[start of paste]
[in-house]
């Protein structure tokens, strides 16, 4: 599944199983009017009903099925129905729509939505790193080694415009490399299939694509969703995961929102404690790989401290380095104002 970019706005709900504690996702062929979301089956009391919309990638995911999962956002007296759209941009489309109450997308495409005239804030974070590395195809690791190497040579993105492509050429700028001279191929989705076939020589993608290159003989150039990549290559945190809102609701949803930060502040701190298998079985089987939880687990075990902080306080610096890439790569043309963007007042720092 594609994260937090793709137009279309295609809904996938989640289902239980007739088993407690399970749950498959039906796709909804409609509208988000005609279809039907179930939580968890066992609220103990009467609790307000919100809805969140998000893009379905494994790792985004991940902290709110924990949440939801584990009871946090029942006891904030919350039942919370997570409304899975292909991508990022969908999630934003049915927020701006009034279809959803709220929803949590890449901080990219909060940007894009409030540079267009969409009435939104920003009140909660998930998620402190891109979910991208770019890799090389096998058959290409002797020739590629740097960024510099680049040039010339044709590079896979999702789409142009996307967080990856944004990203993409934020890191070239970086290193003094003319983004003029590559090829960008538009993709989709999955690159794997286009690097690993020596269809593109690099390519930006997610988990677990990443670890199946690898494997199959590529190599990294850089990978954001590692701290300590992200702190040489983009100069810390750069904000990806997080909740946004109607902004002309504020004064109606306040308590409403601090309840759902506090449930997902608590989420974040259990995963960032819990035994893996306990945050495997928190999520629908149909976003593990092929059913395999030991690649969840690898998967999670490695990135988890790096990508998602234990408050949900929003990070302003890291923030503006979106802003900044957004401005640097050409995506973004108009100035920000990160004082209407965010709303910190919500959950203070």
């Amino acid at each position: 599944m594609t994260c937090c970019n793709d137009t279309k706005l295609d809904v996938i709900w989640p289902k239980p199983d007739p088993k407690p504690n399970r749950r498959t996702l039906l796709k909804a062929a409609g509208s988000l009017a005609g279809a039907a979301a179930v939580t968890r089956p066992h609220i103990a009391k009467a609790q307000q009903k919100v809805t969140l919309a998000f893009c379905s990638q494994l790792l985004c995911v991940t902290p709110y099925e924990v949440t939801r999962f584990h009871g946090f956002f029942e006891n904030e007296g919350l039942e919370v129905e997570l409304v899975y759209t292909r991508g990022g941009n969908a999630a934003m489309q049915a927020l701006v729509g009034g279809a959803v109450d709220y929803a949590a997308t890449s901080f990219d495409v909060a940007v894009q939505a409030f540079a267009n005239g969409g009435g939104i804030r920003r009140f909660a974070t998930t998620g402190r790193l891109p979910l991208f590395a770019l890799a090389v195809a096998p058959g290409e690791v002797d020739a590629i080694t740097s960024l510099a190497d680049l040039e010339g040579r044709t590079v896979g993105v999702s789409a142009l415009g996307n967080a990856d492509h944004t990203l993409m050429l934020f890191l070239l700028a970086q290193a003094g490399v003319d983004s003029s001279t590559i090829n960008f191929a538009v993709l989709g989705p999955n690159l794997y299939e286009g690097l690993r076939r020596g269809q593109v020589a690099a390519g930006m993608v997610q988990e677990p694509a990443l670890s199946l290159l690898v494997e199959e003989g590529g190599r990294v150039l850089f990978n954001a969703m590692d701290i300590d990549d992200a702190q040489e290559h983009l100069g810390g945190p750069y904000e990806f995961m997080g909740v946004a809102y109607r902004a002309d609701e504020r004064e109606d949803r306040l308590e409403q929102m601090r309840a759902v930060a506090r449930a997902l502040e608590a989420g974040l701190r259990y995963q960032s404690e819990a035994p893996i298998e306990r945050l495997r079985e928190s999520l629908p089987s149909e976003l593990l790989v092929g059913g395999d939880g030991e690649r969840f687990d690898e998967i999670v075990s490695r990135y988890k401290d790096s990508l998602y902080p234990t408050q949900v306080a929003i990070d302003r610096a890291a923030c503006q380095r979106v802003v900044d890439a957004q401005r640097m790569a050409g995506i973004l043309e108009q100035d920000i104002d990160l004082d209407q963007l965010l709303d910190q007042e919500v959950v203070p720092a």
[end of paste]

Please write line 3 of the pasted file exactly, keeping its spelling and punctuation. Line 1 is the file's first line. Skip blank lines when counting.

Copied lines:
């Amino acid at each position: 599944m594609t994260c937090c970019n793709d137009t279309k706005l295609d809904v996938i709900w989640p289902k239980p199983d007739p088993k407690p504690n399970r749950r498959t996702l039906l796709k909804a062929a409609g509208s988000l009017a005609g279809a039907a979301a179930v939580t968890r089956p066992h609220i103990a009391k009467a609790q307000q009903k919100v809805t969140l919309a998000f893009c379905s990638q494994l790792l985004c995911v991940t902290p709110y099925e924990v949440t939801r999962f584990h009871g946090f956002f029942e006891n904030e007296g919350l039942e919370v129905e997570l409304v899975y759209t292909r991508g990022g941009n969908a999630a934003m489309q049915a927020l701006v729509g009034g279809a959803v109450d709220y929803a949590a997308t890449s901080f990219d495409v909060a940007v894009q939505a409030f540079a267009n005239g969409g009435g939104i804030r920003r009140f909660a974070t998930t998620g402190r790193l891109p979910l991208f590395a770019l890799a090389v195809a096998p058959g290409e690791v002797d020739a590629i080694t740097s960024l510099a190497d680049l040039e010339g040579r044709t590079v896979g993105v999702s789409a142009l415009g996307n967080a990856d492509h944004t990203l993409m050429l934020f890191l070239l700028a970086q290193a003094g490399v003319d983004s003029s001279t590559i090829n960008f191929a538009v993709l989709g989705p999955n690159l794997y299939e286009g690097l690993r076939r020596g269809q593109v020589a690099a390519g930006m993608v997610q988990e677990p694509a990443l670890s199946l290159l690898v494997e199959e003989g590529g190599r990294v150039l850089f990978n954001a969703m590692d701290i300590d990549d992200a702190q040489e290559h983009l100069g810390g945190p750069y904000e990806f995961m997080g909740v946004a809102y109607r902004a002309d609701e504020r004064e109606d949803r306040l308590e409403q929102m601090r309840a759902v930060a506090r449930a997902l502040e608590a989420g974040l701190r259990y995963q960032s404690e819990a035994p893996i298998e306990r945050l495997r079985e928190s999520l629908p089987s149909e976003l593990l790989v092929g059913g395999d939880g030991e690649r969840f687990d690898e998967i999670v075990s490695r990135y988890k401290d790096s990508l998602y902080p234990t408050q949900v306080a929003i990070d302003r610096a890291a923030c503006q380095r979106v802003v900044d890439a957004q401005r640097m790569a050409g995506i973004l043309e108009q100035d920000i104002d990160l004082d209407q963007l965010l709303d910190q007042e919500v959950v203070p720092a």